First past the post

Begonia Filgueira | 12 years ago

Kirsty Schneeberger in her latest blog discussed planetary boundaries and I know that many of us were fascinated by this simple yet completely logical concept, even for a non scientist. Here I wish to further the analysis but first off to say that Peter Roderick is taking forward this idea in the UK in various ways and that I hope that we will hear from him on the site in the not too distant future.

The concept of planetary boundaries is a scientific one – there are certain limits or boundaries within our Earth Systems that if not respected can cause “catastrophic environmental change at continental to global scales”. Johan Rockström of the Stockholm Resilience Centrehas pioneered estimating boundaries for the biophysical processes that “determine the Earth’s capacity for self-regulation”.
Using existing data, Rockström and colleagues put ‘acceptable’ upper limits on seven environmental factors: climate change, freshwater use, ocean acidification, and stratospheric ozone depletion, biodiversity loss, the global cycles of nitrogen and phosphorus, and land-use change. We are told that crossing even one of these limits can risk irreversible environmental changes. And if one boundary is transgressed, then others are at serious risk of being breached. We have already passed three of the nine suggested thresholds – climate change, biodiversity and the nitrogen cycle. Exactly where are we heading?

The idea of planetary boundaries is very much in line with the Gaia Theory, Earth Jurisprudence and Earth Rights’ theories which requires humans to act in harmony within the limits of the laws of nature for our survival on this self regulating planet. The campaign for the rights of future generations is also linked with biophysical realities of non-deniable limits which will determine whether there is such a thing as human future generations.

Peter has linked planetary boundaries with sustainable development. Sustainability would still be formed of the three pillars of economy, society and environment but when it comes to balancing the three, the weight is measured against the backdrop of the non-negotiable limits provided by each of the planetary boundaries.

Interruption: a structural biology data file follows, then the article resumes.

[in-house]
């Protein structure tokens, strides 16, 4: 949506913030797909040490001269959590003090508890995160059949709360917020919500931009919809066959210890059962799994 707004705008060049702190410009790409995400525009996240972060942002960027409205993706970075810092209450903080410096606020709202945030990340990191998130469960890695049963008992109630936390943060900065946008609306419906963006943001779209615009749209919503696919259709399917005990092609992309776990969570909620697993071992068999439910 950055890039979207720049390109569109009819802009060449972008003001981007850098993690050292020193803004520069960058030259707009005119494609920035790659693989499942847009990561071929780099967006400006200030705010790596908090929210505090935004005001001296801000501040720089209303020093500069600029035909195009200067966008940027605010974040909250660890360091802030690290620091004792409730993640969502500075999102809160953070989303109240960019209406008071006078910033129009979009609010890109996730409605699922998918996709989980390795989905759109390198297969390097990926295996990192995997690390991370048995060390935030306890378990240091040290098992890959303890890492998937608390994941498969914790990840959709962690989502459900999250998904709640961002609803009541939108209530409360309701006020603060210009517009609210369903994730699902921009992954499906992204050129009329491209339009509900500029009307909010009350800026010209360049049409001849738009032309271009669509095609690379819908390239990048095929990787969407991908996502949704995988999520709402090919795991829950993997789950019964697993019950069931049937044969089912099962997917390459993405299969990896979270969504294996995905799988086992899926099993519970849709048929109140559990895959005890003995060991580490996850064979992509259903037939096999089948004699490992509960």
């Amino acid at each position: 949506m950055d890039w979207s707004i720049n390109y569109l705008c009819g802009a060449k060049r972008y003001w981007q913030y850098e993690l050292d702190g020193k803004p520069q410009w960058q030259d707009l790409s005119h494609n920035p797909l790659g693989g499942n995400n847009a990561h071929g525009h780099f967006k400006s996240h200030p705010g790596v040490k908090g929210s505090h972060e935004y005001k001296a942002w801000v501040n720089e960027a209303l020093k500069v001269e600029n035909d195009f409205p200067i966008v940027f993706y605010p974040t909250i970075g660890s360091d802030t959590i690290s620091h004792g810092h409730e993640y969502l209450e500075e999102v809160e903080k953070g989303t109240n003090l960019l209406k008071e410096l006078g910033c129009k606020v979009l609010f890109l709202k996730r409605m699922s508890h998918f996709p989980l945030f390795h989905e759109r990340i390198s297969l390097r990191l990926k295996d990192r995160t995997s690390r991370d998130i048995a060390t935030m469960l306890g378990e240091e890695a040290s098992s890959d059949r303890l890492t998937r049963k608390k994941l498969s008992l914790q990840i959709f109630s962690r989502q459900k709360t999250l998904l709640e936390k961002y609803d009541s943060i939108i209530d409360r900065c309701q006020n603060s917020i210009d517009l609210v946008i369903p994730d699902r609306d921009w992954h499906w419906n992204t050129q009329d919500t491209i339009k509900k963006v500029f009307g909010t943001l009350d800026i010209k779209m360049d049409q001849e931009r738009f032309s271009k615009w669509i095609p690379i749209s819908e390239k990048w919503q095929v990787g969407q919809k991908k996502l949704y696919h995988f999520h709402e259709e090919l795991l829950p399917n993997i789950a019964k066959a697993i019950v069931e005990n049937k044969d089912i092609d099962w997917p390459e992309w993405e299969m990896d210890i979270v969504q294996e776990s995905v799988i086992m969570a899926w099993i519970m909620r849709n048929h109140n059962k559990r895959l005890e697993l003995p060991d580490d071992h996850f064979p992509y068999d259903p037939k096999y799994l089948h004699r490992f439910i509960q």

The idea of planetary boundaries has already been taken up by the Secretary-General’s High-Level Panel on Global Sustainability: the overall goal for its report later this year and input intoRio+20 is “To eradicate poverty and reduce inequality, make growth inclusive, and production and consumption more sustainable while combating climate change and respecting the range of other planetary boundaries.” The UK’s Institution of Civil Engineers has said that “the concept is clear and sufficiently intuitive that we can begin to explore ways in which society can stay within such boundaries.”

Perhaps we could equate planetary boundaries with the public interest when discussing sustainability or incorporate it as a legal principle on which we base our policies.  If we are able to integrate this concept into our decision making we may understand the safe limits in which society can operate in order to avoid disaster.

Image taken from Rockström et al. Nature (2009) and Ida Kubiszewski/Solutions.

About the author

Begonia Filgueira

Begonia is a specialist in Environmental Law, governance and negotiation. Her career now spans 20 years having started as an environmental lawyer in the City. She is a dually qualified UK Solicitor and Spanish Abogada who provides legal advice, trains professionals and carries out complex research in the areas of International and EU environmental law. She also advises on treaty negotiations and implementation of EU law. Begonia has advised UNEP, UNDP, the European Commission, DEFRA and DOENI. She also advises industry and NGOs on environmental policy and regulation. BREXIT negotiations is her current area of specialism.